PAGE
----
I ended up watching a documentary last week called Oxyana, about a town called Oceana, West Virginia that has been decimated by oxycontin abuse. It is not an easy watch, but I got sucked in. It’s a powerful story, powerfully told.

It’s unfortunate that it is not fiction.

I started doing research. It’s not just small towns in West Virginia. It’s everywhere. Here’s another documentary about Staten Island and the epidemic of opiate pharmaceutical abuse that has turned into heroin addiction. Kentucky sued the maker of oxycontin because of the devastation in their state. It looks like it is everywhere.

Prescription drug abuse is rampant in this country. And our country and our youth are being decimated by addictive prescription abuse.

Through my research, I found that doctors are trained by the pharma company sales staff to prescribe 30 day supply of opiates for even minor pain management. Thirty days. After 30 days, those unfortunate souls who trusted their doctor without doing their own research are addicted. Stopping means withdrawals. And then they spiral into the hell of addiction, not to get high, but to just avoid painful withdrawals.

Digging further, I found out that these pharmaceutical companies knew that these drugs were highly addictive before they marketed them. Kentucky’s lawsuit exposed the alarming fact that the maker of Oxycontin knew it was highly addictive and did not disclose this information to doctors or patients.

Oxycontin. Meet the Oxycontin Clan. They’re the newest members in the Forbes richest families list. Believe me, if you read the article about their wealth and watch Oxyana in the same day, try not to eat any heavy foods that will taste bad on the way back up.

I’ve never been a big fan of mainstream medicine. When Max was a baby, I read a number of alternative parenting books that encouraged me to question everything about his healthcare. Even still, I had a horrific experience in the hospital where he was born. I was often pitted against ill-informed and condescending practitioners who advised me to do things that medical studies did not support (e.g., stop breastfeeding and formula feed because he had jaundice). After some other experiences with mainstream healthcare, my trust in the system is shot.

So, excuse me if I am a little leery of being forced into a healthcare system that does not exactly have our health as a primary motivational factor. (In case you haven’t noticed, it seems to be more about profits. I know. Imagine that.) When Obamacare came around and my once-affordable catastrophic healthcare insurance plan became wholly unaffordable, I was forced into a government mandated healthcare management plan that has created more logistical nightmares than it has helped me. (Apparently it’s well known that California’s Obamacare initiative, Covered California, is not faring very well. It’s a good thing they’re handing out pay increases to executives.)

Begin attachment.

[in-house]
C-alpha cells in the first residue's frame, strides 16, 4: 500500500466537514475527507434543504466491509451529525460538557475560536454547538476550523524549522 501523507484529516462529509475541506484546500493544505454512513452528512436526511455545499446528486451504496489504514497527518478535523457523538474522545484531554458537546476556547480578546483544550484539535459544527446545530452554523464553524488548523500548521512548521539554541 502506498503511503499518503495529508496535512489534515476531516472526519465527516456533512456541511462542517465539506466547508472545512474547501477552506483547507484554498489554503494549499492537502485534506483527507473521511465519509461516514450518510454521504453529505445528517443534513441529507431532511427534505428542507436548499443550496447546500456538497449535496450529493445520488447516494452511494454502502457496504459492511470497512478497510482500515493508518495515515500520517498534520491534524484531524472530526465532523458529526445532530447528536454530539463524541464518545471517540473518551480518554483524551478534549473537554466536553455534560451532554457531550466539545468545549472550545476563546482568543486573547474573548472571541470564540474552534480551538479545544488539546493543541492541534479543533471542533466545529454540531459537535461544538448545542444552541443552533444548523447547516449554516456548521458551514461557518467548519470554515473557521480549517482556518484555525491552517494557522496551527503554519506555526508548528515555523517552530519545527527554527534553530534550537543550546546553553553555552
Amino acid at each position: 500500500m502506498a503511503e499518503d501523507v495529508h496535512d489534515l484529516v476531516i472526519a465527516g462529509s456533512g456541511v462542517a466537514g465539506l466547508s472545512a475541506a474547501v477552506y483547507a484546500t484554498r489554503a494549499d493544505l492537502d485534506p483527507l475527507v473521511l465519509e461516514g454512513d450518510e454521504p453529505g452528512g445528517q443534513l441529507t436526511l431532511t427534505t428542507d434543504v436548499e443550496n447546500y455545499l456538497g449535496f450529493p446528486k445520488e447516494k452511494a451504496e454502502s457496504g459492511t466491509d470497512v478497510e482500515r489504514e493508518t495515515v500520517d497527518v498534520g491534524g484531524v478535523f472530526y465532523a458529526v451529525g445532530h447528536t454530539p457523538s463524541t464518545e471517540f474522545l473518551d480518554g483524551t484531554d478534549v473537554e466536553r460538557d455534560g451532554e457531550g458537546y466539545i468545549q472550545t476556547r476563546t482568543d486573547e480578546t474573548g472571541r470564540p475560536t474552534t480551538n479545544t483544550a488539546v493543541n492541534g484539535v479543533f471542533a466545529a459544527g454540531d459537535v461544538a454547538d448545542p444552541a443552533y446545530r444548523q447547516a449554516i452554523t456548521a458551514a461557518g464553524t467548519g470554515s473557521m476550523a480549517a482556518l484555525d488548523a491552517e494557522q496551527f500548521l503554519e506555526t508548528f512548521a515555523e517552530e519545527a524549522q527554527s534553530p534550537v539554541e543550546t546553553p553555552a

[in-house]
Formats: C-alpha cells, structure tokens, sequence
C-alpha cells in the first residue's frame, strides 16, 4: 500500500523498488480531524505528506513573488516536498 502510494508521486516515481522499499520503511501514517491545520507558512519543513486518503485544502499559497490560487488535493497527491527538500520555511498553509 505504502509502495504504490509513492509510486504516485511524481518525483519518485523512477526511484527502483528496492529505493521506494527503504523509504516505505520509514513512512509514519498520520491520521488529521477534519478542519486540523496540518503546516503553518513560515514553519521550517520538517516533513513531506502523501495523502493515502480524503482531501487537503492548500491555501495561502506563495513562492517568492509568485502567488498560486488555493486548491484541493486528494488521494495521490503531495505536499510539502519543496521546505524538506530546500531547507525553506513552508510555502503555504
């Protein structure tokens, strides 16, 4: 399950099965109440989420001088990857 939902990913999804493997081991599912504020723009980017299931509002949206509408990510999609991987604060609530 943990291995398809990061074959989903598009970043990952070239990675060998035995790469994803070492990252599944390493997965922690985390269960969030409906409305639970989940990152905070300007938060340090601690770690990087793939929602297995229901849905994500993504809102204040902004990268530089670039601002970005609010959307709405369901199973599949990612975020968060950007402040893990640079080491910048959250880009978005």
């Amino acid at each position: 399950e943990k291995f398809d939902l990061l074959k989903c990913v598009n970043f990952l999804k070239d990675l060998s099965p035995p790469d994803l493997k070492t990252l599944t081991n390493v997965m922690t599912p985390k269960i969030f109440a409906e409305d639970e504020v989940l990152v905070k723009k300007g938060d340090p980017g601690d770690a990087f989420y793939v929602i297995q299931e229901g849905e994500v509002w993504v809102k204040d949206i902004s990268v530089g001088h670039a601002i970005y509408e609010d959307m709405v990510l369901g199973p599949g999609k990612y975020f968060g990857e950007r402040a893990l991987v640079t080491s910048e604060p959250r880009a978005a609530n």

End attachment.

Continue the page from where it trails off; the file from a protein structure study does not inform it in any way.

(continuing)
After watching the destruction of human lives by pharmaceutical non-disclosure, I guess you could say I am a little fired up about the hell of large pharmaceutical companies, you know the ones… the ones that go through extreme efforts to discredit doctors that might have concerns about their products, whether it is Vioxx or vaccines. (I’m looking at you, Merck.)

I’m supposed to trust these companies to do the right things? I am supposed to trust these guys, the ones negotiating behind closed doors on the TPP, the ones that sneak through executive orders requiring girls to be vaccinated with Gardasil, the ones pushing for mandatory vaccination (nice job, California), the ones allegedly falsifying efficacy data of those same vaccines, the ones selling Oxycontin and ruining lives? I’m supposed to trust the CDC, an entity that has been found to have severe conflicts of interest in 64% of their advisors?

Instead of ensuring that medications and vaccines are as safe and effective as possible, our government ensures that we’re locked into a system from which there is not much escape. A system that, in my experience and opinion, creates more problems than it solves, a system that does more harm than good.

I’d say there ought to be a law, but I lost my faith in government solutions a long time ago. There needs to be a movement… a movement to encourage people to take back their healthcare away from these systems that destroy more than they heal.

Fixing the problems in healthcare is not going to come from the government. It’s going to come from you, me, and other people who wake up to the lie that has been foisted upon the American people that these drugs being marketed to us are always safe and effective. It’s going to come from us opting out of a system that ensnares and entraps those most vulnerable.

Your health is your greatest asset, and you are the only one entrusted with protecting your health and making good decisions about that asset. What you eat matters. What you consider medicine matters. What you think matters. You can’t just turn over responsibility for these types of decisions to someone else and pay them to make choices for you.

We fought long and hard for choices in healthcare for women, but now we’re losing those choices by blindly trusting an industry that cares more about profits than the people they treat. We’re losing those choices to lobbyists advocating for further profit centers without liability. If we don’t start making choices for our own health, we’re going to lose them altogether.